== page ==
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Mr. Big's Pat Torpey on being a drummer and battling Parkinson's

Mr. Big's Pat Torpey on being a drummer and battling Parkinson's

Mr. Big is a band of musician's musicians, that is clear from the onset. Made up of instrumental wizards with God-given technical talent, every member of the hard rock group has been lauded for their work in their respective fields.

For drummer Pat Torpey, he may be the most underrated member yet, but not in the way you'd imagine — the long-time drummer has battled Parkinson's disease since 2014, and yet, his work with the band and other pursuits have never wavered.

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We speak to Torpey to gather some stories behind each album in their discography, their "Beatlemania"-like periods of success and his own battles with Parkinson's.


Mr. Big (1989)

What was the best memory you have of touring for the album?

That was an experience. We were new to the scene and we really needed to win over the fans at every show we played. I think we really captured the audience's attention with 'Addicted To That Rush', which we opened the shows with because that song is essentially the essence of the band."

In two years, it'll mark the 30th anniversary of this album. Is there anything special planned?

Pat: Definitely, it's still awhile away so we don't have anything set in stone yet but we'll definitely do something for that. It's a huge achievement to be in the same band for 30 years and I know we have a ton of fans out there so when we're closer to it, we'll definitely have something planned."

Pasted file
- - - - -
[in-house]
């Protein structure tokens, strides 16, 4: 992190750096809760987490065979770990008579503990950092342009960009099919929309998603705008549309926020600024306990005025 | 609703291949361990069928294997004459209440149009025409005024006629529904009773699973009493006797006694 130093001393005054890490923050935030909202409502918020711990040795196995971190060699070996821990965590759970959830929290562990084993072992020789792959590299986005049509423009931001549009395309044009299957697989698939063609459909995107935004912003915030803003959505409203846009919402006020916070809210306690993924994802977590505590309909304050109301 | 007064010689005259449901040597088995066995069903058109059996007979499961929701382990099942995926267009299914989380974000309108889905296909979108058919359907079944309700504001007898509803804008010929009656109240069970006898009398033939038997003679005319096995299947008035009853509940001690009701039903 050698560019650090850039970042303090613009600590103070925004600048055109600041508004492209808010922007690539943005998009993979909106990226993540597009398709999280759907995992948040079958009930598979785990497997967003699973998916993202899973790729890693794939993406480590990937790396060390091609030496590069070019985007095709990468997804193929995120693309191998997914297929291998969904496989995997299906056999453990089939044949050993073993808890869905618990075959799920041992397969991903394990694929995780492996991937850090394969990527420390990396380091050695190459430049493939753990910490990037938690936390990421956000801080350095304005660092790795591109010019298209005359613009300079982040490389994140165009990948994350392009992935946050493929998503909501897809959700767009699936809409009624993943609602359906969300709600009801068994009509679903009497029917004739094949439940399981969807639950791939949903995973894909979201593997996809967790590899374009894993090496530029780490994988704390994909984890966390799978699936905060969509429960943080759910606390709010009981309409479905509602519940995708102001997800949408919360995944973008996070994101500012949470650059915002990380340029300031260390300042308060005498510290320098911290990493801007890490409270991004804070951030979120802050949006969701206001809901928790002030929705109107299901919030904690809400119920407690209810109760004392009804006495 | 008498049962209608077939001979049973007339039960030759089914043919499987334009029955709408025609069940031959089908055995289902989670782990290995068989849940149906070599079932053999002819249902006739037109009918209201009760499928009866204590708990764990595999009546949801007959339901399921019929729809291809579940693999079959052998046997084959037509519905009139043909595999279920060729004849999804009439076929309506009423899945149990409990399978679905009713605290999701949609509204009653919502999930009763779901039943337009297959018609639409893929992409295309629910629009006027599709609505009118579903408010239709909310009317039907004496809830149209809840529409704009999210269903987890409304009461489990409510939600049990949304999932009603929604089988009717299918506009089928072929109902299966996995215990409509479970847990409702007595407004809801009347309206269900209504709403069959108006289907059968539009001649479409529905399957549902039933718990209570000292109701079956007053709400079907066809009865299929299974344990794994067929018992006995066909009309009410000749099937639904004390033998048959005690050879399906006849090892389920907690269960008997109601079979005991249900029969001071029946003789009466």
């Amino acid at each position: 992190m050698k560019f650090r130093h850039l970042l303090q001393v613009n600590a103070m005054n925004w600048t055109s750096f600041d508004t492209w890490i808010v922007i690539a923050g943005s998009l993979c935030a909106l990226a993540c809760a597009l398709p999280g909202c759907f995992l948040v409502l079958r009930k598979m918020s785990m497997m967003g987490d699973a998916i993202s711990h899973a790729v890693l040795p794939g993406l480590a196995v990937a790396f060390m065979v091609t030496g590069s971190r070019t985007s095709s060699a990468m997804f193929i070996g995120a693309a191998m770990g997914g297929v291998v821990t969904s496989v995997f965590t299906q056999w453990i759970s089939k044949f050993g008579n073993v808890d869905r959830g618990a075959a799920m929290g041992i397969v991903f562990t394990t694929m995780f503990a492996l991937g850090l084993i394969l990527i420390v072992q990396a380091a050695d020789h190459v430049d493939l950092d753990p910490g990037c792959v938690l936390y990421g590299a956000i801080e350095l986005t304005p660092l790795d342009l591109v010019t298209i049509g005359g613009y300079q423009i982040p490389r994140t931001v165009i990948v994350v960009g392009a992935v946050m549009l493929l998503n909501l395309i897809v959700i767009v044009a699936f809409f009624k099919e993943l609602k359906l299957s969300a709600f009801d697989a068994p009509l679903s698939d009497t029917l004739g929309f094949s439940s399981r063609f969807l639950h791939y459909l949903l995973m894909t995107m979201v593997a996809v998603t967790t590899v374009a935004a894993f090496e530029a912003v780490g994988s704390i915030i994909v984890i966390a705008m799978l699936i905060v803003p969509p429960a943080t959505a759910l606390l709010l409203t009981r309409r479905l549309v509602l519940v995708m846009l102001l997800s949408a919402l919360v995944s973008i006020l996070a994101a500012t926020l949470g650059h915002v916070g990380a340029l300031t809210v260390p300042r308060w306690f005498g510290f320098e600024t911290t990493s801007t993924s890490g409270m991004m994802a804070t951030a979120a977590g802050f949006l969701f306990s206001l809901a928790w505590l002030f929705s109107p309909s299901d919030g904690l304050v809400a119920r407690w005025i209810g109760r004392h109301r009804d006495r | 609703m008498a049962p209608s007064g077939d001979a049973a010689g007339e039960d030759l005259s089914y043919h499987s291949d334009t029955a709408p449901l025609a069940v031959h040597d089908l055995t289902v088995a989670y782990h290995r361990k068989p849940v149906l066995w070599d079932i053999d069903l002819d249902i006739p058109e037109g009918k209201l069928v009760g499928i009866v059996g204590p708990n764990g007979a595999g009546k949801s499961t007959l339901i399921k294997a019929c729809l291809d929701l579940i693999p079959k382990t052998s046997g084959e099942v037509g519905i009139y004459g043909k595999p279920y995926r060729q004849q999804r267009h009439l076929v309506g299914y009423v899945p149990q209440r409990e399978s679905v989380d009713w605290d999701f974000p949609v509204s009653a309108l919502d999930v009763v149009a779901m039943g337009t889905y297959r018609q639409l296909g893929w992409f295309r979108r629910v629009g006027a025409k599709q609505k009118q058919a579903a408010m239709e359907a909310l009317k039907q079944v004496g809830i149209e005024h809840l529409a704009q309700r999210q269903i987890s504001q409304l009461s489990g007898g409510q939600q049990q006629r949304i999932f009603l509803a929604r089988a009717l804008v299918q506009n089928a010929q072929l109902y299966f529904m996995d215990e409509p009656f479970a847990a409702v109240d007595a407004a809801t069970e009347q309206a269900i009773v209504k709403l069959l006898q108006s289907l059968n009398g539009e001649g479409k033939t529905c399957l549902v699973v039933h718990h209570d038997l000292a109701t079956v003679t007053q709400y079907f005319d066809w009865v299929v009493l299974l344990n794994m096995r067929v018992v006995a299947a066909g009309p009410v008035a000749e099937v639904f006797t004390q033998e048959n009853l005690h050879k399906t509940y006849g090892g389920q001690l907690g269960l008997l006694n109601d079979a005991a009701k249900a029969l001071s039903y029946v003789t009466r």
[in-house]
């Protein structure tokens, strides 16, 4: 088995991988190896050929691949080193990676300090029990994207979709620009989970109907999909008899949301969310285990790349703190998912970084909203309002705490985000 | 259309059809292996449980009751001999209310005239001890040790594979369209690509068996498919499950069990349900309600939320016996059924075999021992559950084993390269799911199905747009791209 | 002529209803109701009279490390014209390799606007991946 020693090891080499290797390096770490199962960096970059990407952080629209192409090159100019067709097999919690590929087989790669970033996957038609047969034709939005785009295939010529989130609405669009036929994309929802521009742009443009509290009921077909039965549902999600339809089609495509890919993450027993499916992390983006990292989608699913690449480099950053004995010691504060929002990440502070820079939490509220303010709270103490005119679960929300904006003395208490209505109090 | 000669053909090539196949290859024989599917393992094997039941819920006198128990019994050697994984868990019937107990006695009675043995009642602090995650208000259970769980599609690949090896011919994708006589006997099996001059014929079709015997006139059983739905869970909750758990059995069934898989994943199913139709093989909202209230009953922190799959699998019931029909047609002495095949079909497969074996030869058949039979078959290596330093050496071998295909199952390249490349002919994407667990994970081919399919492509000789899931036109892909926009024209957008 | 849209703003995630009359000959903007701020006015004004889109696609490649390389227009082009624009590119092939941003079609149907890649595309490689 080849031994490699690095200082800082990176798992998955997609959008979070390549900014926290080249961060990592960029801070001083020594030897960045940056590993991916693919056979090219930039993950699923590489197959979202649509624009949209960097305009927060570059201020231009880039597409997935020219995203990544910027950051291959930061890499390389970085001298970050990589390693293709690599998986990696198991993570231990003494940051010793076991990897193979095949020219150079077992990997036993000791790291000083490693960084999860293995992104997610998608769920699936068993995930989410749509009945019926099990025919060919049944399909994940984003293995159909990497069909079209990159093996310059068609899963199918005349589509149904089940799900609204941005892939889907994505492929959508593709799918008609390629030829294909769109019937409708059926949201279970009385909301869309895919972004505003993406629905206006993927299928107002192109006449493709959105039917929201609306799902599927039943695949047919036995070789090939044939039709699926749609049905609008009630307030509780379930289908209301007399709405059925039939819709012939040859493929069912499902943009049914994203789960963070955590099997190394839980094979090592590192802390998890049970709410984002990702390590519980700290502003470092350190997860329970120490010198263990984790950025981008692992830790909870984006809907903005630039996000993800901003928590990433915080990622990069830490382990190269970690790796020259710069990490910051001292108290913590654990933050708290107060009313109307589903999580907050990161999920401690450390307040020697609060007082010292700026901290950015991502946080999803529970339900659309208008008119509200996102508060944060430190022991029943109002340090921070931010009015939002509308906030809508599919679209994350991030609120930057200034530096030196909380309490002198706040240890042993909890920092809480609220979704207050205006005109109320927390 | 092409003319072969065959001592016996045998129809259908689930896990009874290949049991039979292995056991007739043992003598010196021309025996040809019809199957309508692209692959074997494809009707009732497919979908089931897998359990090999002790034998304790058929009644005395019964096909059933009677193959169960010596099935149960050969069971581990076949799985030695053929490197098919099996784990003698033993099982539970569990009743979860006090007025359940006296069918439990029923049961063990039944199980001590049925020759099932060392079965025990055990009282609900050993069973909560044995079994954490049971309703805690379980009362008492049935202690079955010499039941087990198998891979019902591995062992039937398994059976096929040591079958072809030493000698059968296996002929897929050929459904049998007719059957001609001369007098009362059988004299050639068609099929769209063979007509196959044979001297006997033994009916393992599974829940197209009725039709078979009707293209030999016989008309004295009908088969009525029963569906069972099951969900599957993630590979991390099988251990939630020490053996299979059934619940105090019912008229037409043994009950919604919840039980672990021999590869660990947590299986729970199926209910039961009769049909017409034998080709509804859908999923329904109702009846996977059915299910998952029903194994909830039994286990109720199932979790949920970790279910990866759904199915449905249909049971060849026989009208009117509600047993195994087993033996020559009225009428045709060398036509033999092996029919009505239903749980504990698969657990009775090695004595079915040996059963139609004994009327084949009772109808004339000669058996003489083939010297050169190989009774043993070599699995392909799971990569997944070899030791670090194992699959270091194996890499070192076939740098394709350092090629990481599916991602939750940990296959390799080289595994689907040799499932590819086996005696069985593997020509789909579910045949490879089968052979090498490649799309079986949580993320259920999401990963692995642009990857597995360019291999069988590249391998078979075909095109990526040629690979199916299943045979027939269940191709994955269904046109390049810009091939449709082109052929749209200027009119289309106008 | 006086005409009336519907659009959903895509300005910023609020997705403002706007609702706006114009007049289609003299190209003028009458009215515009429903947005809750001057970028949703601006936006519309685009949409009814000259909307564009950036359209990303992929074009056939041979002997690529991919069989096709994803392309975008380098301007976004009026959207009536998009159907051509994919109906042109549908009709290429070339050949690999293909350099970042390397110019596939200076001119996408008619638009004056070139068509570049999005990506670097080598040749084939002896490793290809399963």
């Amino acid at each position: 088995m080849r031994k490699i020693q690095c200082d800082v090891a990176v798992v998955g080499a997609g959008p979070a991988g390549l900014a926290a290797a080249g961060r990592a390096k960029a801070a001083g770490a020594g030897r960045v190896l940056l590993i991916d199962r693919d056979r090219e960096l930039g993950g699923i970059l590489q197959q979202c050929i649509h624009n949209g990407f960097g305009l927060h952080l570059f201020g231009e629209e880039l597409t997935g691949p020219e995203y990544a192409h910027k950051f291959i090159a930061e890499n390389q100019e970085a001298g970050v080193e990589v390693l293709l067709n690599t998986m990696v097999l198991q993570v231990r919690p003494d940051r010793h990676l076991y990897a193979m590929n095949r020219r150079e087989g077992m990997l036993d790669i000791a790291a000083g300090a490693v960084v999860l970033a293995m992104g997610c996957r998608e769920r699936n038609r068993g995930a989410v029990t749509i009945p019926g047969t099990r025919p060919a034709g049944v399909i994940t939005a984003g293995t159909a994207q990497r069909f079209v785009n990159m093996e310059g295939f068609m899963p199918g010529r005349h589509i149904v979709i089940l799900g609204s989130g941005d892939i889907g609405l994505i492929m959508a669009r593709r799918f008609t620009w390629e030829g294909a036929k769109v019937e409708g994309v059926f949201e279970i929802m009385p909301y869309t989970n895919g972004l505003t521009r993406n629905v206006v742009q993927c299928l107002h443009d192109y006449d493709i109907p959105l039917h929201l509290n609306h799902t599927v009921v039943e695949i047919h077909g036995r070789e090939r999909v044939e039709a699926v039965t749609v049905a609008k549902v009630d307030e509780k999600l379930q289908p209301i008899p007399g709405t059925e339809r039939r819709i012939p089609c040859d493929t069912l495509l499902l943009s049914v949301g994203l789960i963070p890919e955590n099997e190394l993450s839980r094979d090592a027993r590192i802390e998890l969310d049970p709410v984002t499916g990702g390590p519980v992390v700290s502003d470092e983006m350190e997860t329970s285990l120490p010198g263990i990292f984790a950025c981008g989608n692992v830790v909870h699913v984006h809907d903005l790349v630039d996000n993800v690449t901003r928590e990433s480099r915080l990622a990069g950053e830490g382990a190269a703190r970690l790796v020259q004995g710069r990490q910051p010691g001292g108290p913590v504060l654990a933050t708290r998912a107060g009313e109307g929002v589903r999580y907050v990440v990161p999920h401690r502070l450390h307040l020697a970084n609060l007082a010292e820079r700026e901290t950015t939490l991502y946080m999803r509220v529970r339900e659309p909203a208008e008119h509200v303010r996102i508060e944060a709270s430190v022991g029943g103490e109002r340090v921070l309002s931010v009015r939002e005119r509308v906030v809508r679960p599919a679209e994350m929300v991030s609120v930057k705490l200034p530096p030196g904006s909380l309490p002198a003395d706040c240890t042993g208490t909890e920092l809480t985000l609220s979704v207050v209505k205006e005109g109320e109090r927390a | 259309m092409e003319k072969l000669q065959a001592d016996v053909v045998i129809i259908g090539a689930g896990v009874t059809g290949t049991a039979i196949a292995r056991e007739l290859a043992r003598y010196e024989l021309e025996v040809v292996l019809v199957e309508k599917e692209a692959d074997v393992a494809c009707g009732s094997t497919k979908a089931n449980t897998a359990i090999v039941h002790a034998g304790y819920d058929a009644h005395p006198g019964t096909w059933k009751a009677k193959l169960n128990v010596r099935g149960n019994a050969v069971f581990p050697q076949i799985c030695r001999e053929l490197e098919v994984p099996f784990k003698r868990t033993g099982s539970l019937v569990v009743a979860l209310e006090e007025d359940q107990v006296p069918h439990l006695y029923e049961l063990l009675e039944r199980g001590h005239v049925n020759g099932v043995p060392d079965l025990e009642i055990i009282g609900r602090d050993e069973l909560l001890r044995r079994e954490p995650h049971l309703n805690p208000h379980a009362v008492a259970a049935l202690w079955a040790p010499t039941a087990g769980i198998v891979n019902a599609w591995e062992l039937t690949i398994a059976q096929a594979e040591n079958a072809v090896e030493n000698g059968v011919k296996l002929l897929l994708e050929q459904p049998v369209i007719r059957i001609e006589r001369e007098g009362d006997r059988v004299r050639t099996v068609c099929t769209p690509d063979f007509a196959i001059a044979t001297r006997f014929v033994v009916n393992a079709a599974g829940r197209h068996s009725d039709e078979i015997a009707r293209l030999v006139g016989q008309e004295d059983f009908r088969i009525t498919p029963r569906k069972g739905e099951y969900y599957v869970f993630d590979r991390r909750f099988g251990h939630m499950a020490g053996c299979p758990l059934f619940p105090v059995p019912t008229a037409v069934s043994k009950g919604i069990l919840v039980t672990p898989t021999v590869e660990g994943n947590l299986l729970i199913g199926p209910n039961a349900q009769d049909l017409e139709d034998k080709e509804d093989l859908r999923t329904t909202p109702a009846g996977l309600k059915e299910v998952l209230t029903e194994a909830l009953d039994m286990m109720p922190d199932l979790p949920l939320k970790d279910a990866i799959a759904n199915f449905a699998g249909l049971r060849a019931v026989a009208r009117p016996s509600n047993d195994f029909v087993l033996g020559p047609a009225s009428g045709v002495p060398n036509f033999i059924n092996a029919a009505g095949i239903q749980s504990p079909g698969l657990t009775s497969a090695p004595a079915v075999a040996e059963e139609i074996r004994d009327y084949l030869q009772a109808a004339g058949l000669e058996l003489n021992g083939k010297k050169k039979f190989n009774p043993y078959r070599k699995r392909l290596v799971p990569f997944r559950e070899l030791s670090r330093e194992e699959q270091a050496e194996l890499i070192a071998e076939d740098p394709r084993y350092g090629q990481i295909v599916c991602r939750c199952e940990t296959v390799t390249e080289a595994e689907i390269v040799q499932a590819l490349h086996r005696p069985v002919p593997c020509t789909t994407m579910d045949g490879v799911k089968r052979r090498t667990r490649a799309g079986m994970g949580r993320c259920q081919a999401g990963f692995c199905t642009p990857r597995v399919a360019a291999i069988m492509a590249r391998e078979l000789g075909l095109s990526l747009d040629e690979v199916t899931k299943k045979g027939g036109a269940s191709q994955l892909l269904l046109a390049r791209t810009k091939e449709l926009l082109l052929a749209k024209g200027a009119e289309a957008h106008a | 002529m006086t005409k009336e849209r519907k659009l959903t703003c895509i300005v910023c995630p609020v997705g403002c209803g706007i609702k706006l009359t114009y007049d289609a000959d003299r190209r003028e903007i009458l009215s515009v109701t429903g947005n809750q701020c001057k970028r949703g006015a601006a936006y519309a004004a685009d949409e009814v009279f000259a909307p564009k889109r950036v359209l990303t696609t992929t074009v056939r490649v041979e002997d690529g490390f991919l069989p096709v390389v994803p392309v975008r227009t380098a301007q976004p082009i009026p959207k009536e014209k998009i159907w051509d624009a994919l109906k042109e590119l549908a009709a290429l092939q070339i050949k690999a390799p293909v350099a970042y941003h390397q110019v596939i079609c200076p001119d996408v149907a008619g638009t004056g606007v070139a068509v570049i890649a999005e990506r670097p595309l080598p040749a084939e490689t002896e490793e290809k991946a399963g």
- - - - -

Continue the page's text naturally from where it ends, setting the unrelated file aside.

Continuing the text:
Lean Into It (1991)

'To Be With You' was a huge song. How large of a fanbase did that particular song bring in for the band?

Oh that brought in a huge fanbase but we were lucky enough to win over the fans and kept them around for a long time.

We really showed them by then that "Hey, we're not a one-hit wonder type of band," and I think a lot of the other songs on this record and our debut resonated with a lot of the newer fans that 'To Be With You' brought in."


Bump Ahead (1993)

With the release of this album, you guys were as big as it could get. At any point, did it all get too overwhelming?

Sometimes it got a little overwhelming but I told myself that this is what I had wished for. I was really happy — there were some days where I felt really overwhelmed and tired but overall I was very excited and happy."


Hey Man (1996)

What was the craziest experience with fans you've had?

Fan experience? We've had many different things we faced.